Say goodbye to ESPN GamePlan, the cable, satellite and streaming package that allowed out-of-market college football fans to watch up to 15 regional game telecasts each week. In its place will be ESPN College Extra, which will apparently be a bundle of the former GamePlan and Full Court packages.

Details haven’t yet been offered to consumers, but bars and restaurants have been given the lowdown on the package for DirecTV. According to It’s All About Satellites, the rebranded ESPN College Extra will include the following:

— Over 600 live sporting events, including up to 140 college football games and over 300 college basketball games
— Includes three (3) “Red Zone” like programs for college sports – ESPN Goal Line for football, ESPN Buzzer Beater for basketball, ESPN Bases Loaded for baseball – at no extra charge (all on channel 615 and in HD)
— All in HD

NCAA Conferences included are:
— College Football: ACC, Sun Belt, MAC, AAC, TBD FCS and HBCU games
— College Basketball: ACC, AAC, Big12, Horizon, MAC, Sun Belt, MAAC, MVC, Summit, WAC, Big South, and WCC

For home viewers watching on cable, satellite or internet, ESPN GamePlan was no longer being offered by some providers in order to make room for other channels, many of which have their own college sports package affiliated with individual conferences.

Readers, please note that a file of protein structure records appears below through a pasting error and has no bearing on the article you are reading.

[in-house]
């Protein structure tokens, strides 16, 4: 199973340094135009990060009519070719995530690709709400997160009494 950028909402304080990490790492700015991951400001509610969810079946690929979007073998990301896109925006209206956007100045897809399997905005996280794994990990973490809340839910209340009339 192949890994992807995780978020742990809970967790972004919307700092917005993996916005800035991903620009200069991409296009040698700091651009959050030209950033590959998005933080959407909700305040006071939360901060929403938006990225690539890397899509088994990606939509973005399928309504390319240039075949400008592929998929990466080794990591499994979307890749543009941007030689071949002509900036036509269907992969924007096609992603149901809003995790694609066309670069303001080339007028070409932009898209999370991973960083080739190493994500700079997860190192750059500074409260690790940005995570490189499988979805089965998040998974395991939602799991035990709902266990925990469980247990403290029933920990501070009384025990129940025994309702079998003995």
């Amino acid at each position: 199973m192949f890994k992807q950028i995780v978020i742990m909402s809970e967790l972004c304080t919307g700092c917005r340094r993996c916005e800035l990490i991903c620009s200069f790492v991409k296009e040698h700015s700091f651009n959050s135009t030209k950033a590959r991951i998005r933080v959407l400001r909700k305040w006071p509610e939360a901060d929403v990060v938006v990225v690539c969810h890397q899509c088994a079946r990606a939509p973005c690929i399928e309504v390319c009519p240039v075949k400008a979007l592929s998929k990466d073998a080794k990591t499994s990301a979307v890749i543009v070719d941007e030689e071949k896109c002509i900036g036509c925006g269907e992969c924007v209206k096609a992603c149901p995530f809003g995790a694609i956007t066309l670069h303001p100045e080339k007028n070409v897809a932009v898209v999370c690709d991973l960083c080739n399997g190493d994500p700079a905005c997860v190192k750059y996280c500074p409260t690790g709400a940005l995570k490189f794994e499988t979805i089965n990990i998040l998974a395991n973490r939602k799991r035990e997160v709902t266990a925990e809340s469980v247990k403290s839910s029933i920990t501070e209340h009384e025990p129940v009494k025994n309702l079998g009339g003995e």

With the advent of channels such as the Big Ten Network, SEC Network and Pac-12 Network, in addition to conference agreements with networks like Fox Sports 1, NBC Sports Network and, of course, ESPN, there are so many more college games — including regional telecasts previously unavailable to out-of-market fans — accessible to the typical consumer now. Why pay $140, which is what ESPN GamePlan cost last year? (And by the way, the package was only available in standard definition, further lowering its value for consumers.)

Well, many people weren’t, which is why the channel was being booted by most providers and why ESPN is now offering something else.

No word yet on how much ESPN College Extra will cost for cable, satellite and internet viewers, but the information DirecTV provided to bars and restaurants advertised a price of $235 in three installments. Considering that’s nearly twice as much as what GamePlan ($142) and Full Court ($109) cost last year, that fee will very likely be different.

About Ian Casselberry

Ian is a writer, editor, and podcaster. You can find his work at Awful Announcing and The Comeback. He's written for Sports Illustrated, Yahoo Sports, MLive, Bleacher Report, and SB Nation.

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